A lot of things have been improved on PrestaShop 18.104.22.168:
We have done a lot of work to improve the overall performances of PrestaShop, and reached in some cases a whooping 10x improvement.
Let’s now dig into the optimizations we have put in place, and do some benchmarks.
Note: This article was first published by Jocelyn on his blog at Softizy. Read the original here.
Which parts of PrestaShop are faster?
Faster single-threaded performances
Thanks to our internal tools (to be publicly released soon!), we quickly identified the bottlenecks of PrestaShop which were directly impacting the generation time of some pages, and hence the SEO and user satisfaction.
At the PHP level, with the cache deactivated and after launching a crawl on a real shop, we collected all the data we needed in a few minutes:
Same at the SQL level:
Thanks to these findings, we have rewritten a large amount of SQL queries to improve their efficiency, and we improved the PHP core to remove the detected bottlenecks.
Faster multi-threaded performances
Beside the huge work on the query performances, we have worked a lot on the SQL queries to make sure the MySQL query cache is used efficiently. We also fixed a few nasty issues in the PrestaShop cache. Actually, most of the time the use of the PrestaShop cache was decreasing the performance. This is no longer the case!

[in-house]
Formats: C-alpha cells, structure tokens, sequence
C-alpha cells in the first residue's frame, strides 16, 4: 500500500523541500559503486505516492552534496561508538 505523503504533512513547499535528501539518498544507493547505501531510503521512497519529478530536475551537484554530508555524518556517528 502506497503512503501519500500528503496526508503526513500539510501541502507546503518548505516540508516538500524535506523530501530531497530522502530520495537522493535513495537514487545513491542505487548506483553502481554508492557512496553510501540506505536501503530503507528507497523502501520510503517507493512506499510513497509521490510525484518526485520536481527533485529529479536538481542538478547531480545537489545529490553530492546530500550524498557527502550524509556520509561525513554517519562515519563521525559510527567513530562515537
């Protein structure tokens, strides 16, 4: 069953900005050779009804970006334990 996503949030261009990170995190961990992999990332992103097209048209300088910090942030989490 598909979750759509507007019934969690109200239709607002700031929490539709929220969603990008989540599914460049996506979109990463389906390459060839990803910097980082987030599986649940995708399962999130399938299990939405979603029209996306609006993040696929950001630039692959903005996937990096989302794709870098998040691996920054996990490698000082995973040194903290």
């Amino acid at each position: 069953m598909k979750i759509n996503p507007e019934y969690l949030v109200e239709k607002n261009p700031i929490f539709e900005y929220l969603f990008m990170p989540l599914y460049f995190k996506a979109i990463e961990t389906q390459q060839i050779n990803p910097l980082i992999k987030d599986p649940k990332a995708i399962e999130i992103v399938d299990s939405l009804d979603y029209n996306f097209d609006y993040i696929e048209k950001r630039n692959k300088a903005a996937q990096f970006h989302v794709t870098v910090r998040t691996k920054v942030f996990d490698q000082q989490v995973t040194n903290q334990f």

Specific optimizations for multi-front / cloud environment
PrestaShop is using Smarty to handle the templates. If you are using several front servers, the out of the box Smarty implementation forces you to centralize its cache on a shared filesystem (NFS).
To remove this limitation, we added a custom Smarty module which makes it work perfectly with a local Smarty cache (no more NFS needed!). Moreover, our implementation sped up a lot the cases where the cache had to be invalidated: instead of flushing all the files at once, each template is flushed asynchronously.
This quickened a lot all the back office operations!
Better back office performances
We removed the most frustrating bottleneck in the PrestaShop back office:
- Faster imports: We worked hard to improve the import speed. The more you import products, the more you’ll see the speed up!
- Better search indexing: We improved both the memory usage and the search indexing speed.
- No more issue with huge cart rules or categories: Cart rules and categories are now loaded asynchronously.
To do this benchmark, we chose to use a dedicated Mini HG server from OVH, which offers high performances for a fairly decent price:
- CPU: Intel(R) Xeon(R) CPU E5-2650 v2 @ 2.60GHz (8 cores, 16 threads)
- Memory: 64 GB
- Disk: 2x SSD 600 GB
- RAID Controller: LSI MegaRAID SAS 9271-4i CacheVault 1G FastPath
We used a Debian Jessie, with the standard packages, and a properly optimized configuration:
- Apache 2.4.10, with mpm_event and the following configuration:
ServerLimit 16 MaxClients 400 StartServers 3 ThreadLimit 64 ThreadsPerChild 25 MaxRequestWorkers 400 MaxConnectionsPerChild 0
pm = dynamic pm.max_children = 400 pm.start_servers = 75 pm.min_spare_servers = 50 pm.max_spare_servers = 100
- MariaDB 10.0.0.19, with the following configuration: